On Eve of Judgment, Chevron Resorting to Intimidation Tactics
Amazon Defense Coalition
3 February 2011 - FOR IMMEDIATE RELEASE
Contact: Karen Hinton at 703.798.3109 or email@example.com
Lago Agrio, Ecuador – Chevron's lawyers in Ecuador have threatened the trial judge overseeing the historic environmental trial where the company faces a potential judgment in the billions of dollars, according to court papers made available by the plaintiffs.
In a series of recent legal papers, Chevron lawyers Enrique Carbajal and Alberto Racines threatened trial Judge Nicolas Zambrano with criminal sanctions and prison if he failed to grant their motions asking for a dismissal of the case, which has been on trial since 2003 in the Amazon town of Lago Agrio. The threats were clearly outlined in motions signed by the two lawyers and submitted to the court, said Pablo Fajardo, the Ecuadorian lawyer for the plaintiffs.
"Chevron's threat to the judge is another example of its abuse of the rule of law and its desperation to avoid a judgment," said Fajardo, who represents an estimated 30,000 Ecuadorians who brought the lawsuit.
Judge Zambrano recently sanctioned and fined Racines approximately $1,600 for repeatedly filing the same motions in an effort to delay the Ecuador trial. A third Chevron lawyer in Ecuador – Patricio Campuzano – was sanctioned for the same reason 2009. Also that year Racines exploded in anger at a trial testing site when oil was found at one of Chevron's so-called "remediated" sites.
The first motion, filed by Carbajal on Chevron's behalf, falsely claimed that the signatures of twenty of the 48 signatories to the lawsuit – almost all indigenous persons and impoverished farmers – were forged by attorneys for the plaintiffs. The plaintiffs rejected the claim and most of the 20 farmers appeared at a recent public event to verify that they actually signed the original lawsuit.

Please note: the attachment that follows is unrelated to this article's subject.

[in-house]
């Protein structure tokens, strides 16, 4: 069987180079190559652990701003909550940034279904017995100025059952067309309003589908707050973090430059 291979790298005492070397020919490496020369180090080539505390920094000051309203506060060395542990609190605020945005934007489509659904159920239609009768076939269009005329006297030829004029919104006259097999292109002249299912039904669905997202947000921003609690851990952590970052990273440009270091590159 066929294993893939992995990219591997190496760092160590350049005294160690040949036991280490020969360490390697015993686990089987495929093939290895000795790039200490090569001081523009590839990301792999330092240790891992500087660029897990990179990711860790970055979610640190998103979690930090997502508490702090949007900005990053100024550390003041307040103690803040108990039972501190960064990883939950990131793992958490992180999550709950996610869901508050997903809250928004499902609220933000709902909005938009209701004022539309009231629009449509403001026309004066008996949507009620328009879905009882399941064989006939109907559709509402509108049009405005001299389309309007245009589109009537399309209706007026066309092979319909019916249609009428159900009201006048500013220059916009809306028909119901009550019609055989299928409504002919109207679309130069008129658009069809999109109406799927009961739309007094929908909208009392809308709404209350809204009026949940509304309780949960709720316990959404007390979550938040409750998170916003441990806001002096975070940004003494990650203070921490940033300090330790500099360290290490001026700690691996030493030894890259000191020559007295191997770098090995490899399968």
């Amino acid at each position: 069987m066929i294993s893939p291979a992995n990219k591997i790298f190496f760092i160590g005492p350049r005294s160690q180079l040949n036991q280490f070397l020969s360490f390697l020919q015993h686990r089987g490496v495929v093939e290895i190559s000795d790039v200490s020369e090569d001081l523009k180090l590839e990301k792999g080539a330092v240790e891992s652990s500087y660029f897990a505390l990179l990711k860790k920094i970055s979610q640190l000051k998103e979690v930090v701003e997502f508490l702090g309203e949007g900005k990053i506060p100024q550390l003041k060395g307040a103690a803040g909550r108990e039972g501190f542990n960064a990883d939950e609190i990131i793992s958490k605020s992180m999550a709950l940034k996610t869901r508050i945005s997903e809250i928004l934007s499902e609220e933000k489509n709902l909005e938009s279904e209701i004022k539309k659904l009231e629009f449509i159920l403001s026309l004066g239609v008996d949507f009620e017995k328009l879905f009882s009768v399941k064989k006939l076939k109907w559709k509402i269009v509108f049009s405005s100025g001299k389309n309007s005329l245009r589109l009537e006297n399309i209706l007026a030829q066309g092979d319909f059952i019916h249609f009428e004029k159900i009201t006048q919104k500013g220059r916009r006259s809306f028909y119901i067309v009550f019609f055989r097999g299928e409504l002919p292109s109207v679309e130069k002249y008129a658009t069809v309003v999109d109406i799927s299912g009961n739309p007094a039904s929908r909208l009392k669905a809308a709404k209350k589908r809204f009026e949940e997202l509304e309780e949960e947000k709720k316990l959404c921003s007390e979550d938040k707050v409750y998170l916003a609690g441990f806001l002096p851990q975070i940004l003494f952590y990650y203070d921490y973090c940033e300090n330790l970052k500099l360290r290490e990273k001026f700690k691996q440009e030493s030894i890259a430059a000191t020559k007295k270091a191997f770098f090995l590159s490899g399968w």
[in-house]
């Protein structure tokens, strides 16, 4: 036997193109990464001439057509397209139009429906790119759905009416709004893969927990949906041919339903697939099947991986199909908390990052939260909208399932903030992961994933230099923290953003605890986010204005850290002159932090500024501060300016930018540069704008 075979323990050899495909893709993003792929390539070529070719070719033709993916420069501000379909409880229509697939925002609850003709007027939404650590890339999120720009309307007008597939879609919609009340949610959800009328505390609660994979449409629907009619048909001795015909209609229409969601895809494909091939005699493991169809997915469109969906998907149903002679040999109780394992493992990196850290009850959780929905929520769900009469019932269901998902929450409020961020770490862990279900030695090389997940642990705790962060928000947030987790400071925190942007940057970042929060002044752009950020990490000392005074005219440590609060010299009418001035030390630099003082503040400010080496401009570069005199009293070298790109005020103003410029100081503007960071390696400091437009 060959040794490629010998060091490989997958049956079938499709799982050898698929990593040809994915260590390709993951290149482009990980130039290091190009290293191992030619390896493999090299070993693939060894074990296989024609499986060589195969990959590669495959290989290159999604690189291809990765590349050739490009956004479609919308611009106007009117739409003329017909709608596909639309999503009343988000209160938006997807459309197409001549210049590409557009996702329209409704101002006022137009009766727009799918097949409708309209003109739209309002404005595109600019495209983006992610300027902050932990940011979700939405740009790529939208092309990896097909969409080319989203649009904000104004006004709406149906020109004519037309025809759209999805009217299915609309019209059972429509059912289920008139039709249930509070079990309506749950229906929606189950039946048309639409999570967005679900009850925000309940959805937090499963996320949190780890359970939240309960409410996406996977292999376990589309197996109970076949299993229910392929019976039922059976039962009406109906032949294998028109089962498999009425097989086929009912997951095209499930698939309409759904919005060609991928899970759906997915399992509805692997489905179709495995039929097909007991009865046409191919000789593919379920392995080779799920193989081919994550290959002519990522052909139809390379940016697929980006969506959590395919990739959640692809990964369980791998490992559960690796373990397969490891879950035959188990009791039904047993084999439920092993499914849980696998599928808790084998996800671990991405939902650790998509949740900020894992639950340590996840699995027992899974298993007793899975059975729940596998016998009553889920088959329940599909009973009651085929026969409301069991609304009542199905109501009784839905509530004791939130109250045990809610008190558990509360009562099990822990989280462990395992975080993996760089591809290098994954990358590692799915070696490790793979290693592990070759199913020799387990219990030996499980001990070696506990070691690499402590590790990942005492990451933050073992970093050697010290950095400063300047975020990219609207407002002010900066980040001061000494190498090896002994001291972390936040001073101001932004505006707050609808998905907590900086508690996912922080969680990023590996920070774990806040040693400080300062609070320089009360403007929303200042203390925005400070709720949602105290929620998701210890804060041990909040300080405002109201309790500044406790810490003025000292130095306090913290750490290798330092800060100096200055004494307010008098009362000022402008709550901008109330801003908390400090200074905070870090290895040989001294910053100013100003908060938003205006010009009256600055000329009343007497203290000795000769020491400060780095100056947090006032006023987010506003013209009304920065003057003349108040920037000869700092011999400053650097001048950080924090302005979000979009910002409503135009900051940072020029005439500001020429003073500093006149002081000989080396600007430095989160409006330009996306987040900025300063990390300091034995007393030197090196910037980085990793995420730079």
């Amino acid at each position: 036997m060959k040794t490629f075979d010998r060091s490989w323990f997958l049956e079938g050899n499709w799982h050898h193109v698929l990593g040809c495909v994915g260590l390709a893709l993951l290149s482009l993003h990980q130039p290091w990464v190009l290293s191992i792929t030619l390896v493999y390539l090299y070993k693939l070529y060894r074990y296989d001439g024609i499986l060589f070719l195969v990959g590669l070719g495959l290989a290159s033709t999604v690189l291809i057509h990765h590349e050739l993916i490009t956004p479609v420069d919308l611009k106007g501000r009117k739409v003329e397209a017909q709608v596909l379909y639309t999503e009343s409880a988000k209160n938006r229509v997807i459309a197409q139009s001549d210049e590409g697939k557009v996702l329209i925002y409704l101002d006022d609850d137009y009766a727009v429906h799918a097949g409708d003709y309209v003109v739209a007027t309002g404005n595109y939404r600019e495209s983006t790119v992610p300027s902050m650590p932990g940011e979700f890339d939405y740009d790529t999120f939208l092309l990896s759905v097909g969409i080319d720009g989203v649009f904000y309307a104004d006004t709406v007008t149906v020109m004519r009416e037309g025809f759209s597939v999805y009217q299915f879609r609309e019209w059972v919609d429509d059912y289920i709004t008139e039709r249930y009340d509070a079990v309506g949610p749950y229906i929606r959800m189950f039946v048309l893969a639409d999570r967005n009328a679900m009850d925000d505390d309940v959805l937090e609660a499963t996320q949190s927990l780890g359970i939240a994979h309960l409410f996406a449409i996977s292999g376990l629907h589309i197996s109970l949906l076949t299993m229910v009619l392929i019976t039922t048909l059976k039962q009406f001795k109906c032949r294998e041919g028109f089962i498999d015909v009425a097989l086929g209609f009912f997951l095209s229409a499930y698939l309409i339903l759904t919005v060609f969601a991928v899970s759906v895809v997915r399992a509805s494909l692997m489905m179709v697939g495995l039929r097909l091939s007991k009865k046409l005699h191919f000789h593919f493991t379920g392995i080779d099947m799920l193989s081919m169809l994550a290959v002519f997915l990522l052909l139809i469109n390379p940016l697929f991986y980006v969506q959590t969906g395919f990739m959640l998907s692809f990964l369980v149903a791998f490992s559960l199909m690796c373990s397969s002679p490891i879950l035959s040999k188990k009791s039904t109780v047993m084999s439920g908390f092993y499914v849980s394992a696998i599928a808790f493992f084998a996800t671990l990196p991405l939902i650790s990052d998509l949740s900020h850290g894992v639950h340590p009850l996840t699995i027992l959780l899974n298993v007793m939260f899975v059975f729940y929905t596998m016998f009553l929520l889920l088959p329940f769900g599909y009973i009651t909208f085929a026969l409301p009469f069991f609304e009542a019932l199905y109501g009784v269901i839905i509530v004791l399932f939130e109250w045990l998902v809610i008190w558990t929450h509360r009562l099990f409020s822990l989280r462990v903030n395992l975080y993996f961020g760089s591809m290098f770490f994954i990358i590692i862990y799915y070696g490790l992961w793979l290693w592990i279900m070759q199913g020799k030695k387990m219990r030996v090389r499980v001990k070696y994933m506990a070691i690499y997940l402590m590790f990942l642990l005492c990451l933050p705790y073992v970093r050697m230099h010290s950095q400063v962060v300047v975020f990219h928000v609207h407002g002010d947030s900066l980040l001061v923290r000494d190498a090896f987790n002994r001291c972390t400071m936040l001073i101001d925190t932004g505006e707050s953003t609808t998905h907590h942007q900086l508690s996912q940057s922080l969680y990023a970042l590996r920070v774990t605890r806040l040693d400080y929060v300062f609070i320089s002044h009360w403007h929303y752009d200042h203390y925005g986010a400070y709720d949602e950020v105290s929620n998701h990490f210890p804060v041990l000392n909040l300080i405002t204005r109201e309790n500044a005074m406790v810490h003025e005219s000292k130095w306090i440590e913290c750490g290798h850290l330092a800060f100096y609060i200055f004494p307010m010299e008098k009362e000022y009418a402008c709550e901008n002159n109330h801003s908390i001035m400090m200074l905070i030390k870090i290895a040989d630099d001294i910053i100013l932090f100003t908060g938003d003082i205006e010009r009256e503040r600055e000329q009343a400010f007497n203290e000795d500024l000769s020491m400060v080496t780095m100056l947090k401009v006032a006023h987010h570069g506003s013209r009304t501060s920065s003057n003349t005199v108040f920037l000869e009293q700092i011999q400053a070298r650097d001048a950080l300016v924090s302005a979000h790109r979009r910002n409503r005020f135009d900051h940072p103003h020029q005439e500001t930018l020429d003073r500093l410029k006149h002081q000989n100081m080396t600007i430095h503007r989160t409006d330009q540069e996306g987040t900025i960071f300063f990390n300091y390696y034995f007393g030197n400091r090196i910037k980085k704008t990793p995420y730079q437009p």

In the motion seeking the annulment of the trial based on the supposedly "forged" signatures, Carbajal wrote to the judge: "If you deny this motion, your conduct will fall within Article 292" of the criminal code of Ecuador, which requires a criminal sentence of up to six months for any public official who does not report a crime.
One day later, Racines filed a motion asking Judge Zambrano to nullify an expert report submitted by the plaintiffs by Dr. Lawrence Barnthouse, a renewed American natural resources ecologist. Racines, also citing Provision 292 of Ecuador's criminal code, said to the judge that "if you don't do it, you will have committed a criminal infraction punished by prison."
"Threatening judges with criminal sanctions is typical of the Chevron way when it comes to litigating in Ecuador," said Fajardo. "They would never attempt such intimidation tactics in U.S. courts."
In addition to the threats, Chevron has repeatedly been charged with trying to use intimidation tactics to dissuade law firms and financial partners from working with the plaintiffs, who live in dire conditions in approximately 80 different indigenous and farmer communities spread throughout the rainforest.
In recent days, Chevron has sued each of the 47 named plaintiffs in New York federal court; sought an unprecedented injunction from a U.S. federal judge to bar any American lawyer working on the case from enforcing a judgment from Ecuador's court anywhere in the world; and has actively tried to depose several of the plaintiff's lawyers. All told, the company has tried to depose 33 people in the U.S. who have worked with the plaintiffs.
Chevron also filed a civil RICO suit in New York, claiming the indigenous groups were trying to extort money from Chevron via the lawsuit.
"Chevron is acting out of pure desperation because we are nearing judgment," said Karen Hinton, the spokeswoman for the plaintiffs. "The company's new legal actions are designed to intimidate lawyers and funders and to provide a fake cover story for shareholders when the company is hit with an adverse judgment."
The environmental lawsuit charges Chevron with deliberately discharging more than 16 billion gallons of chemical-laced "formation water" into the streams and rivers of the Amazon over a 26-year period when it operated a large oil concession, decimating indigenous groups and poisoning an area the size of Rhode Island. The case was moved from U.S. federal court at Chevron's request after Chevron filed 14 sworn affidavits praising Ecuador's court system.
The top end of the damages claim recently submitted by the plaintiffs in their final argument is $113 billion. The plaintiffs have submitted tens of thousands of chemical sampling results that prove extensive soil contamination at 100% of Chevron's 378 former well and production sites in the Amazon.
"In the end, the voluminous scientific evidence will triumph over Chevron's intimidation tactics," said Fajardo.